Image by Flickr user Ron Cogswell Fort Moultrie has already been through on secession — supporters of a second go hope that there will be far less shelling in the future.
(Updates at the bottom.)
Sure, the last time South Carolina seceded from the United States things didn't turn out so well, but it seems in the wake of the 2012 election some malcontents are testing the waters again.
Using the social-media engaging White House platform "We The People" where the White House will respond to any petition that receives 25,000 or more signatures within 30 days, petitions have been started for a number of — mostly — Southern states, including "Peacefully grant the State of S.C. to withdraw from the United States of America and create its own NEW government."
Created on November 10 it reads:
As the founding fathers of the United States of America made clear in the Declaration of Independence in 1776:
"When in the Course of human events, it becomes necessary for one people to dissolve the political bands which have connected them with another, and to assume among the powers of the earth, the separate and equal station to which the Laws of Nature and of Nature's God entitle them, a decent respect to the opinions of mankind requires that they should declare the causes which impel them to the separation."
"...Governments are instituted among Men, deriving their just powers from the consent of the governed, that whenever any Form of Government becomes destructive of these ends, it is the Right of the People to alter or abolish it, and institute new Government..."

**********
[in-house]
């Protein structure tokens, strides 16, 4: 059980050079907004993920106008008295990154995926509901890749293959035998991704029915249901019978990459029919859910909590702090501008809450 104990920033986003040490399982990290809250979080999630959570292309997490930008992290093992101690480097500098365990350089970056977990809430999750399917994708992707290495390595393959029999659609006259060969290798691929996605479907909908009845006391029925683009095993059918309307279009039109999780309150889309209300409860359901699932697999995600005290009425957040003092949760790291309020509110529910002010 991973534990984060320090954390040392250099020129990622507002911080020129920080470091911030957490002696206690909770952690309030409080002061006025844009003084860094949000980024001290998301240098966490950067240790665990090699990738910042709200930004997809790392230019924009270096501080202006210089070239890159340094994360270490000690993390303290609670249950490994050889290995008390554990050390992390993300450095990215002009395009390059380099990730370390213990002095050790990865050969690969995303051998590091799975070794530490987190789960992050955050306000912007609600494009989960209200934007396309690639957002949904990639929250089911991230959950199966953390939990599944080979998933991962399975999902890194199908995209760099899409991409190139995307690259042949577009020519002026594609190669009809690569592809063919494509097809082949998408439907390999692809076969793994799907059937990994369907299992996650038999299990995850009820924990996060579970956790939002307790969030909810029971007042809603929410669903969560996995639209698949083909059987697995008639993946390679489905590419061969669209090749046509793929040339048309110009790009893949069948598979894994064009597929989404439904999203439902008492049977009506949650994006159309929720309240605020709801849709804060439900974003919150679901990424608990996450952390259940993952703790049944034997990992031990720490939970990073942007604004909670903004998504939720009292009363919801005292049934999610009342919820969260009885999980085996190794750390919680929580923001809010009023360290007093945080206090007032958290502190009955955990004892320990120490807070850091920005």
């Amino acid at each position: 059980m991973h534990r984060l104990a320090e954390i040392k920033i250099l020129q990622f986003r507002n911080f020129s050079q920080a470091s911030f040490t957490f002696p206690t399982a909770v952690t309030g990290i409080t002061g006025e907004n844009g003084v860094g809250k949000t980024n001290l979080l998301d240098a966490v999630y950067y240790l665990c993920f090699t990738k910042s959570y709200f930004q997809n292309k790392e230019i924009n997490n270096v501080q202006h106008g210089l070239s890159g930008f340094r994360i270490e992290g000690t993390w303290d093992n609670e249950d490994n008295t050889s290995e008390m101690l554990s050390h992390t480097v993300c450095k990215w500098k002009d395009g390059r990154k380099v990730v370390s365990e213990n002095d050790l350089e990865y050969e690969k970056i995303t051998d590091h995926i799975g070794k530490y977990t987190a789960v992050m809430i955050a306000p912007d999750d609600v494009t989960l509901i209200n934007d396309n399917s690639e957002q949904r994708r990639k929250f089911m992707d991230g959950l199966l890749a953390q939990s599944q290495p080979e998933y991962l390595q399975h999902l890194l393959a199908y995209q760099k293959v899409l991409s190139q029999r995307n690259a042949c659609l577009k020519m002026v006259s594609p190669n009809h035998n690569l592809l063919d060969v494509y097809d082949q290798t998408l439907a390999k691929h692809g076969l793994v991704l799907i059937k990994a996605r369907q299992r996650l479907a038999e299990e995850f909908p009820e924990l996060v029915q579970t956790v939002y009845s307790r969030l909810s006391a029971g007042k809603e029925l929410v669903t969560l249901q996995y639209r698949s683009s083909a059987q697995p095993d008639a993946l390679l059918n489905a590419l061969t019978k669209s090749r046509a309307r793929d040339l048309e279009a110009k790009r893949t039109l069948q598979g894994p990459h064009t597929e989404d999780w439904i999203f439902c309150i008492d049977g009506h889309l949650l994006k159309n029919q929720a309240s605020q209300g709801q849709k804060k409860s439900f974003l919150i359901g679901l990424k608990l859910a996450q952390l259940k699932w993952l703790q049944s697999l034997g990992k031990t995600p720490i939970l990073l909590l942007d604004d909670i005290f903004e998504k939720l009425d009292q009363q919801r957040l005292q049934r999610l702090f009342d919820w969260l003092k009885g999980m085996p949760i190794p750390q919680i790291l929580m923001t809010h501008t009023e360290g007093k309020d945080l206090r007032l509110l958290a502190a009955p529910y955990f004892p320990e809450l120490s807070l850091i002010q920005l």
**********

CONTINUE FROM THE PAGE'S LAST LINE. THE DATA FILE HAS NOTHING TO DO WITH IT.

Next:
Supporters have collected 13,173 signatures as of this posting, which means they need only 11,827 more by December 10th to get their rebuttal. Check out the full petition here.
Louisiana and Texas were the first statewide petitions to appear and have been followed by Alabama, Arkansas, Colorado, Florida, Georgia, Indiana, Kentucky, Michigan, Mississippi, Missouri, Montana, New Jersey, New York, North Carolina, North Dakota, Oregon, South Carolina and Tennessee.
The Texas petition appears to be the only to have yet crossed the 25,000 signature threshold, with more than 60,000 signatures.
Update January 14: The South Carolina passed the threshold with 26,104 signatures and some two months have passed, but not without answer.
Jon Carson, director of the Office of Public Engagement, has replied saying that the administration can't support secession.
In a nation of 300 million people -- each with their own set of deeply-held beliefs -- democracy can be noisy and controversial. And that's a good thing. Free and open debate is what makes this country work, and many people around the world risk their lives every day for the liberties we often take for granted.
But as much as we value a healthy debate, we don't let that debate tear us apart.